The offer of a free meal and wine was enticement enough and the player, who gave her name as Jenel, went to change from her costume before joining them at the tree now dressed in a light blue. Elden offered an arm to each woman and they walked to the inn, seating themselves in a corner near the stairs. “I am sure that a player as lovely as you are would be swarmed with admirers and we prefer a quiet supper. Then perhaps you might recite a few lines?” Jenel preened at the compliments and nodded.

Hana had prepared a light soup then sliced herbed venison with good red wine instead of ale. Elden and Brillar demonstrated the use of forks as a refinement and Jenel, believing herself refined, insisted on trying one.

“Yes,” she agreed with feigned sophistication, “so much more genteel. I will have some made for the company.”

The meal completed, Elden lifted his wine and said quietly, “A toast to our new friend Jenel,” she fluttered at this, “who, I think, had another name when we met at West Riversgate.” At the last words, his voice dropped and he met her eyes for the first time. She stared at him closely and then with recognition. She tried to rise but his hand on her arm was steel. She tried to speak, but a quick arcane word stopped her voice.

“Now, my sweet Jenel, I think you and I need a private word.” He steered her toward the stairs and up them toward his room. She went, unresisting.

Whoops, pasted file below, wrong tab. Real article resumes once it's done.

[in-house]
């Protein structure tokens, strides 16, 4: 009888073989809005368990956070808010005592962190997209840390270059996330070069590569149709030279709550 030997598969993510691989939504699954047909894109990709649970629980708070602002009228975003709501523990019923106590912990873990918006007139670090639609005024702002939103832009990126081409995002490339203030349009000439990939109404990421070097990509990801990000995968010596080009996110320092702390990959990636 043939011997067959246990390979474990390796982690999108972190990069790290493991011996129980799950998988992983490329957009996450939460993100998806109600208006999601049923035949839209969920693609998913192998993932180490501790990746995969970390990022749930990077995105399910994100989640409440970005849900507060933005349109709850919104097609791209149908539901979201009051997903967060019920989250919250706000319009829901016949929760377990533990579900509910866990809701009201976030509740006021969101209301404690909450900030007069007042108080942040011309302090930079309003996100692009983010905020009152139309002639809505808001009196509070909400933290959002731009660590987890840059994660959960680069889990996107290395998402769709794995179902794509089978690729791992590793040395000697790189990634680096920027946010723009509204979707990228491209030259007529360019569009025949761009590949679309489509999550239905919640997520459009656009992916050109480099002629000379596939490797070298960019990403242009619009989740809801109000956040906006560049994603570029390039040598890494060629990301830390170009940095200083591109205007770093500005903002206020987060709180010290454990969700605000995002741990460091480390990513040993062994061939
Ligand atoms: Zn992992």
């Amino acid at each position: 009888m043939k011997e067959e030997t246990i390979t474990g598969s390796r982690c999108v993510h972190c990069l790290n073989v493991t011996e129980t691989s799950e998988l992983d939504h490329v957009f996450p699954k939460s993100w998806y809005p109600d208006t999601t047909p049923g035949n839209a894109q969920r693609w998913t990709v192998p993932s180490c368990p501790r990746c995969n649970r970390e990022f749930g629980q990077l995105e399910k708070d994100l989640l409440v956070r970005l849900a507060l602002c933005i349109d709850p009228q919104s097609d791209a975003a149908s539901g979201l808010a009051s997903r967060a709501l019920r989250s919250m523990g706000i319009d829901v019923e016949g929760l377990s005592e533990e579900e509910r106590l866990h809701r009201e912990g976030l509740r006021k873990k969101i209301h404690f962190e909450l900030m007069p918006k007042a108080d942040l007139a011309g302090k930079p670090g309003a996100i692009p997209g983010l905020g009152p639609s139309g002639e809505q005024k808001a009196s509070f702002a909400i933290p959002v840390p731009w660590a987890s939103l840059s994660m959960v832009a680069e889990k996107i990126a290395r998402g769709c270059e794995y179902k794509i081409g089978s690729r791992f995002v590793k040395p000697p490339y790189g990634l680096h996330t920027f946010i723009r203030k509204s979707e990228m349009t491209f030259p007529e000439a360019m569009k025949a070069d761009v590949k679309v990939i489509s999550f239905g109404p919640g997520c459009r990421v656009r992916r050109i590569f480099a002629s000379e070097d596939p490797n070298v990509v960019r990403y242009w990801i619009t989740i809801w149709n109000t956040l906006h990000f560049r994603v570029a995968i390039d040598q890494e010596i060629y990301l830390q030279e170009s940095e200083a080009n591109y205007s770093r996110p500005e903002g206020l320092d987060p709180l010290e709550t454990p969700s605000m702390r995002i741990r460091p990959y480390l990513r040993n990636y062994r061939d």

Hana had just served the few guests; there were not many who could afford eat in the inn two days in a row. Now, on her way back to the kitchen, she gathered up their plates and winked. Brillar simply rolled her eyes and both laughed.

On her way past the bar, Hana whispered to Berl, “I said they were uncle and niece. He’s taken a player to his room.” Berl’s eyes widened a bit. “Aye, the fancy one in yellow. Fine sport they will have,” she said as she went back to the kitchen.

Brillar waited a while then went up the stairs and rapped gently at Elden’s door. He opened it and had her enter quickly. Jenel was sitting on the chair, wild-eyed and helpless. Elden was evidently letting her speak, but only in whispers. She looked at Brillar with pleading eyes.

“Please, mistress,” she begged “make him stop, I’ve told all I know. Pilik paid me and another,” with a wave of his hand Elden silenced her and her eyes bulged slightly.

Brillar looked at her without sympathy. “What has she said?”

“Little more than that. Pilik gave her drugged scents. She wore the first perfume that lulled me, while the second woman wore a stronger scent that dulled me further. I was already well in my cups so I didn’t notice what was placed in the drink they gave me. When I woke, I was trapped.” His voice was grim, harsh with barely controlled anger. He looked at Jenel without pity.

“She knows more, but there’s a block on her memory. It will take some time.” Jenel shook her head, clearly frightened. “You had best go back to your room and block your ears. If there are sounds, they will be like some harsh lovemaking; some like it harsh.” Jenel shook her head again and her eyes were now terrified. What she had endured in the space of less than half an hour was clearly enough for her but Brillar, remembering the dimlock scars, simply nodded and left them alone. She went downstairs and took another glass of wine then went up to retire. She murmured a brief spell, undressed, and went to bed. Whatever sounds came, she never heard them.